BRATISLAVA, Slovakia, November 18, 2020 (LifeSiteNews) — People in the Eastern European nation of Slovakia yesterday celebrated a holiday commemorating their country’s struggles for freedom by protesting the coronavirus lockdowns.
Protestors took to the streets in several cities, including the capital of Bratislava, as well as Trnava, Košice, and Želina, for Slovakia’s annual “Struggle for Freedom and Democracy Day.” Despite the coronavirus-linked state of emergency and ban on crowds, the demonstrators numbered in the thousands.
According to the online version of Slovakia’s Pravda newspaper, most demonstrators gathered near government buildings to express their anti-lockdown message. In Prime Minister Igor Matovič’s hometown of Trnava, police blocked off access to his street, allowing only residents to enter. Security services had been tipped off by social media that there would be protests in the area.
In Bratislava, crowds gathered at the main railway station, at Main Square, Freedom Square and Hodžovo Square. Pravda described the crowd at the railway station as composed of balaclava-wearing “football fans” or “ultras” who had been drinking. This crowd shouted slogans about the prime minister and carried banners reading, “Stop dictatorial government,” and, “Follow the laws, follow the Constitution.” They then took their protest outside civil offices in Freedom Square and Hodžovo Square.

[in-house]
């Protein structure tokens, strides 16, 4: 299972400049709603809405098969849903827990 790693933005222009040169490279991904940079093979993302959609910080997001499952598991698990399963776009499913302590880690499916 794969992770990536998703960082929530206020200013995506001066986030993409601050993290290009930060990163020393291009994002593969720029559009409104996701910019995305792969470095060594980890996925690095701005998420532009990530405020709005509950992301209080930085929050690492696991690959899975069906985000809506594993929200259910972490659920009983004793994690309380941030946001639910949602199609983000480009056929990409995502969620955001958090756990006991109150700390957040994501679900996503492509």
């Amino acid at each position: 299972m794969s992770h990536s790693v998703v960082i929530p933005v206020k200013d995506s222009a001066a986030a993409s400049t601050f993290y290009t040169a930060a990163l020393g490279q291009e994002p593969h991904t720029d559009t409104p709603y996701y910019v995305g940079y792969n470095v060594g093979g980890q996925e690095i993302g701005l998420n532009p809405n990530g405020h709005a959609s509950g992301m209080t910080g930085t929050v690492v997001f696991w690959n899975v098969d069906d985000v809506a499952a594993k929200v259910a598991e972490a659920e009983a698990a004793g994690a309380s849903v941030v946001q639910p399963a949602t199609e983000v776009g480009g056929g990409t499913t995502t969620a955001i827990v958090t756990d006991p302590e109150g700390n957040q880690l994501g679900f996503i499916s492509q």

In Freedom Square police placed metal barriers between the protestors and government buildings. The football fans threw firecrackers over the barriers and attempted to knock them down as police monitored the scene from horseback.
Afterwards this crowd joined hundreds of other protestors outside Grassalkovich Palace, the residence of the president, in Hodžovo Square. According to Pravda, the protestors sang the national anthem and shouted such sentiments as “Matovič is a virus” and “Freedom, freedom.”
Signs in the crowd compared the prime minister to Hitler and his government to fascism. Pravda also reported that some protestors wore yellow stars of David inscribed with the word “untested” on their coats.
The crowd was addressed by politicians including a former Prime Minister, Ján Čarnogursky.
In Košice, a protest of about a thousand people took place. Their demonstration began, Pravda reported, “with a call to fold their face masks.” One elderly protestor told the newspaper that the heavy-handedness of the government was worse than it was in the communist era.
Young Poles defending their church against pro-abortion aggression stemming from the decision of the country's Constitutional Court to protect the lives of sick unborn babies. Photo Credit: Polonia Christiana
Since the Constitutional Court of Poland's decision on October 22nd to protect and vindicate the right to life of sick preborn children, leftist pro-abort feminists have been attacking churches, government officials and pro-lifers across Poland in a foul display of bloody-minded vulgarity.
But, we STAND with Poland. And, we PRAY for Poland.